Essentially, I believe there are 4 Stages of Teaching Kids to Clean. For me, it's been a natural progression from picking up their toys to harder kid's chores like scrubbing toilets. Recently, I've been increasing my kids' chore lists. When I introduced the Bathroom Cleaning Kit for Kids and the Free Printable Bathroom Cleaning Checklist for kids, I got questions about how to teach kids to clean.
While I don't consider myself an expert in getting kids to clean, considering I can, at the time of typing this, look around the floor and see various clothing and toys my children have "forgotten" to put away, I do have some thoughts. Some of these opinions come from my years as a mother (8 so far) and my 5 years of teaching children before that. Some of my "theories" about parenting and child development came from my years of college--I received an undergraduate degree in Child & Family Studies with an emphasis in Early Childhood Education and a graduate degree in Urban Education. While all of those years and theories amount to two pieces of paper with a seal, I believe my biggest credential is that I am the oldest of six and lived these stages of learning to clean in my mother's house. Not only that, I made it to stage four--Independent and Responsibility. It's the ultimate goal, after all.
The 4 Stages of Teaching Kids to Clean
"Mommy's Little Shadow" Stage:
I am a firm believer that kids should work along side you, observing and participating in a shared cleaning experience. As you clean, point out things that need attention or that are dirty. This is the time to teach your kids all of those cleaning pet-peeves you might have or pass along your cleaning OCD to them. For example, this is the time to teach them the way you want the toilet paper placed on the roll!
Mommy's Little Shadow stage was for a large portion of the beginning of my kids' early years. For reference, my 4 year old is still in this stage with some of his chores. Some of the cleaning tasks that my little shadows help me with are picking up toys with help, throwing clothes into the washing machine, placing the wet clothes I hand them into the dryer, closing the dryer door, and pushing the button on the appliances when instructed.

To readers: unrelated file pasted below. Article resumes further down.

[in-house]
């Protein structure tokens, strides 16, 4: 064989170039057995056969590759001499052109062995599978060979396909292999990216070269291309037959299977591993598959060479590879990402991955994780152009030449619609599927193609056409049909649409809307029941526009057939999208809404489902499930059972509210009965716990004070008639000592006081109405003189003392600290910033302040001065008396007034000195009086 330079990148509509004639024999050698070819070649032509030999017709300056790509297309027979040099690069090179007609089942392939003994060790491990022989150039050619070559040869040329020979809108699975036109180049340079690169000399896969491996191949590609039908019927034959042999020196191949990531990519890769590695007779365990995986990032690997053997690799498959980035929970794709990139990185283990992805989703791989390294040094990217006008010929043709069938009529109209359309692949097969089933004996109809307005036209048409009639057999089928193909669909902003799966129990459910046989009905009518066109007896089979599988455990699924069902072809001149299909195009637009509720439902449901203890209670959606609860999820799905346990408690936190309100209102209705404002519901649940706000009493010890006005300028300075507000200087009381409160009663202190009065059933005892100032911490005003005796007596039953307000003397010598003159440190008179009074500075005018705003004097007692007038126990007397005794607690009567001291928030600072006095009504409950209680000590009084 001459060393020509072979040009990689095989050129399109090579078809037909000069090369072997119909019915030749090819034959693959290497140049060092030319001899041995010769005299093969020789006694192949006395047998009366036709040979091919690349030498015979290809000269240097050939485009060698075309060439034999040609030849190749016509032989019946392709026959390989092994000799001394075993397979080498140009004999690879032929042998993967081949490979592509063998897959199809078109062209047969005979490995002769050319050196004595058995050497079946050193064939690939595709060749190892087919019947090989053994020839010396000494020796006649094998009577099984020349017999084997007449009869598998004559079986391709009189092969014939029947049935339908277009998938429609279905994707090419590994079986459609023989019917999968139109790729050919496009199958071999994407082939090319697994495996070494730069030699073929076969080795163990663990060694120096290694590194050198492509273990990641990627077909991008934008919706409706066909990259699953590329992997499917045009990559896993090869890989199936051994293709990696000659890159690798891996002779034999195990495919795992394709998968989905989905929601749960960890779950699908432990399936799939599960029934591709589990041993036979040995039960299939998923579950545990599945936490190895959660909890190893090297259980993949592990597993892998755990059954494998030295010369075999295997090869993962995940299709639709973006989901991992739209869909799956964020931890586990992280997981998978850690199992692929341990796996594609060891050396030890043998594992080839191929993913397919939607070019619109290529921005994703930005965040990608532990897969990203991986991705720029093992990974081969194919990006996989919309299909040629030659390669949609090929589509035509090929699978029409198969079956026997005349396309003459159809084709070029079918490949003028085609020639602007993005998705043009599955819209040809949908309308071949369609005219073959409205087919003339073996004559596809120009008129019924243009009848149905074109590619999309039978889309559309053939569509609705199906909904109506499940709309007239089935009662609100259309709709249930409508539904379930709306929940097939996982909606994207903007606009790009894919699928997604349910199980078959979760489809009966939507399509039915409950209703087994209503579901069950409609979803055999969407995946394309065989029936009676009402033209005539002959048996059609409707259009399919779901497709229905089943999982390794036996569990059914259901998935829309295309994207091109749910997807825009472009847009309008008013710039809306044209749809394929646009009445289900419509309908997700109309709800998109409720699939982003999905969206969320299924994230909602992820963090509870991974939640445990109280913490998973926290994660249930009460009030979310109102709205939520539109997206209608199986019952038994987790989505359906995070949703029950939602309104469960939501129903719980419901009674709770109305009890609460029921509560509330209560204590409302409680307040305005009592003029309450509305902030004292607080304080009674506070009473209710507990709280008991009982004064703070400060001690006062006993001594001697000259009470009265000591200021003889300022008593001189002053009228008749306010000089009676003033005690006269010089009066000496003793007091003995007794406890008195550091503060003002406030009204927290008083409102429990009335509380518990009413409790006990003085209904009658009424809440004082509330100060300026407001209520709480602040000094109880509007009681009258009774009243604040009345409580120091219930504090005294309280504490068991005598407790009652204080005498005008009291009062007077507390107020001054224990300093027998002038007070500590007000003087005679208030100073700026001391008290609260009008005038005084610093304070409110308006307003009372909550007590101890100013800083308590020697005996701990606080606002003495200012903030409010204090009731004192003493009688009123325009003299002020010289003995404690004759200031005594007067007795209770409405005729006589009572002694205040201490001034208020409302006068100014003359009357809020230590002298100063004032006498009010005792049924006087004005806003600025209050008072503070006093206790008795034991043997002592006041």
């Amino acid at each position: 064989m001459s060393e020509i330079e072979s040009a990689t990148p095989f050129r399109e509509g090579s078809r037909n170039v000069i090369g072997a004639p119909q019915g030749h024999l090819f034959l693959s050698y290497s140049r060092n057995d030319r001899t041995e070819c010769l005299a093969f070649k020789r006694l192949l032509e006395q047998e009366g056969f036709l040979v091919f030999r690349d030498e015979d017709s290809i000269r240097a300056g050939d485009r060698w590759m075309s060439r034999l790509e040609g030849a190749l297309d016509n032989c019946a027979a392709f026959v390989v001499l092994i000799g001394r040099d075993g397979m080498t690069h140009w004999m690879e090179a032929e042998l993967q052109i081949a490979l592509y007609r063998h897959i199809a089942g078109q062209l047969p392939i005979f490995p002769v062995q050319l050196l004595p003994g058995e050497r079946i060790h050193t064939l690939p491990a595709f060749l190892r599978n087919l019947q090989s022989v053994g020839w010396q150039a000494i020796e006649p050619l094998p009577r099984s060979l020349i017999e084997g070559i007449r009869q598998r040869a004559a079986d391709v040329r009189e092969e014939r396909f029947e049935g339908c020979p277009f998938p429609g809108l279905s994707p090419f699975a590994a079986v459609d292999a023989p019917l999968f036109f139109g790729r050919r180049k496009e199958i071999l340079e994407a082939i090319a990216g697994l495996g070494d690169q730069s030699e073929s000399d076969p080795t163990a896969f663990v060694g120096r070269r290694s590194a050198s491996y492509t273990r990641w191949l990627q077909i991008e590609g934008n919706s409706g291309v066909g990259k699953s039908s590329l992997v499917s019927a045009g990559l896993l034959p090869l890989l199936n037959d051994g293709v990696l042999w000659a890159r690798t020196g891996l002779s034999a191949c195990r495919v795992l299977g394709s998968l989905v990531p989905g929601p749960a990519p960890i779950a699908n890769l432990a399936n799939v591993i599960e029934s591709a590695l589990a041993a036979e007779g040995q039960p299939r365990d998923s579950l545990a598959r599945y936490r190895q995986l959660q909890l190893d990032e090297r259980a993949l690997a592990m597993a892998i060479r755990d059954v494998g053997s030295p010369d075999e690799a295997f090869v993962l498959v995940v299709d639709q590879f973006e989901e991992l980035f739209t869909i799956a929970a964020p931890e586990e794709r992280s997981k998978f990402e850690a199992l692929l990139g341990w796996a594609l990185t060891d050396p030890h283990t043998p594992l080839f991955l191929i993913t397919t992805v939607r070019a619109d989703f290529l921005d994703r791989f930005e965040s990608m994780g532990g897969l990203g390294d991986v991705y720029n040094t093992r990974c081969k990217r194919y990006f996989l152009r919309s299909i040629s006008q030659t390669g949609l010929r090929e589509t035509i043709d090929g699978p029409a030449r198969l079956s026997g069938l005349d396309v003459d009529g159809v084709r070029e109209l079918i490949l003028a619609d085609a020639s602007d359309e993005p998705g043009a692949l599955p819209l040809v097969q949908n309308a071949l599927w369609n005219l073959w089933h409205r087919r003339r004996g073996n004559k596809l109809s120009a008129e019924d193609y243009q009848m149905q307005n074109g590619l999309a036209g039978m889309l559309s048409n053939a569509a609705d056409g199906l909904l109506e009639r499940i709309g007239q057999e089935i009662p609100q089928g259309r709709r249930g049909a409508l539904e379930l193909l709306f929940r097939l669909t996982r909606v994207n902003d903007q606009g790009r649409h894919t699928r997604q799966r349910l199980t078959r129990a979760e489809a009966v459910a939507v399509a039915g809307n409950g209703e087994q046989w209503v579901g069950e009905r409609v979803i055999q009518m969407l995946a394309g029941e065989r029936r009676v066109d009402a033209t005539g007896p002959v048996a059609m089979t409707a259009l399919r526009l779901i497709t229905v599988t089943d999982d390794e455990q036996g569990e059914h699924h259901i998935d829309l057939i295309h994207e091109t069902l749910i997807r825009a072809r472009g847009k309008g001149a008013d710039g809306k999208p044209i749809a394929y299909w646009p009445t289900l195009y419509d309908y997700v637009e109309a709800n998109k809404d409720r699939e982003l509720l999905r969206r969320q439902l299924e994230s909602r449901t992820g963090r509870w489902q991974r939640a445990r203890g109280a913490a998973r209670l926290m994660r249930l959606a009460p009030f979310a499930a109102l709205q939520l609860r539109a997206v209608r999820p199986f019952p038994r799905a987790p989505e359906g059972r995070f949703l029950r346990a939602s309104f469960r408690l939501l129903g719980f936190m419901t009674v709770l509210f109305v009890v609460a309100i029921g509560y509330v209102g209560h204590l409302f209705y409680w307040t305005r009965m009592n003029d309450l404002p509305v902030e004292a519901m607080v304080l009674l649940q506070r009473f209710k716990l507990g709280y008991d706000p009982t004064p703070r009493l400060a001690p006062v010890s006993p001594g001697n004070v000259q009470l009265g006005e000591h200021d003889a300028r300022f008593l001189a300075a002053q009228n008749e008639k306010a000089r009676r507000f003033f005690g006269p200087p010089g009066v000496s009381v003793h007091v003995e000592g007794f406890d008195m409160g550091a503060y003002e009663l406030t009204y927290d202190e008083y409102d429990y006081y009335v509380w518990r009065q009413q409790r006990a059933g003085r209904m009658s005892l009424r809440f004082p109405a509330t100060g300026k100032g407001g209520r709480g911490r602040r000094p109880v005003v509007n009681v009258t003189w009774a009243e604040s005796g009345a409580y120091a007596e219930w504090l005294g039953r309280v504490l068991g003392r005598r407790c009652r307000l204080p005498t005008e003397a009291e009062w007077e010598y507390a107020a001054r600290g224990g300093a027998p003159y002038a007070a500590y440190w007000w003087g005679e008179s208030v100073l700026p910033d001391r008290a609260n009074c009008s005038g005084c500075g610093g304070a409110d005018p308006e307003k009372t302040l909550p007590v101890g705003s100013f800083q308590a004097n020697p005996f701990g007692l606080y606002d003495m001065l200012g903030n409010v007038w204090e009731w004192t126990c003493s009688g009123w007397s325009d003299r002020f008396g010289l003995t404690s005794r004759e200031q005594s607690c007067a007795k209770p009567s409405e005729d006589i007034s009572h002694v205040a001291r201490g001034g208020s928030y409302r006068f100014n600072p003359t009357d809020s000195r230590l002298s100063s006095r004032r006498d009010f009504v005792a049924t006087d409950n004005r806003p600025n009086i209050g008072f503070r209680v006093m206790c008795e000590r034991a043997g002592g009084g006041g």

"I Try" Stage:
After my kids have watched me clean enough, I start to let them try to do the chore on their own while I am standing there with them. Then, I will usually need to go behind them and either help or complete the task. This is when I usually hand my little one a dusting rag and they wipe everything in sight. I try to find little chores that my kids can try and be successful at to help build confidence and instill a desire to work. (Little kids love to help!)
While my 4 year old is still mostly in "Mommy's Little Shadow"s Stage for a few things, he is in the "I Try" stage for several tasks. For example, he tries to make his bed. No matter how wrinkled or crooked the sheets are, he is trying to pull the blankets up, and for that effort, I am proud. The more practice kids get in the "I Try" stage, they more successful they will be in the end--eventually, they will make that bed perfectly!
"All by Myself" Stage:
While "I do it myself!" is one of the favorite phrases of many young children, this stage is not for the independent toddler. The "All By Myself" stage is when children have finally mastered the chore by themselves consistently. This stage still requires occasional reminders, but with a reminder, the child can still accomplish the chore.
I personally LOVE this stage! We are in this stage with our 8 year old, and I am finally seeing the fruits of all the hard labor in the previous stages with our oldest. This is the stage I really start to depend on the kids a lot more, and they step up to the plate. While each child is different in work ethic and personality, this stage can be a real blessing for the busy mother of lots of littles. Kids are old enough to take things to the trash cans outside, load dishwashers and start them by themselves, start and finish laundry, and so many more things. This is when I, as a mother, finally feel able to catch a breath...and a break.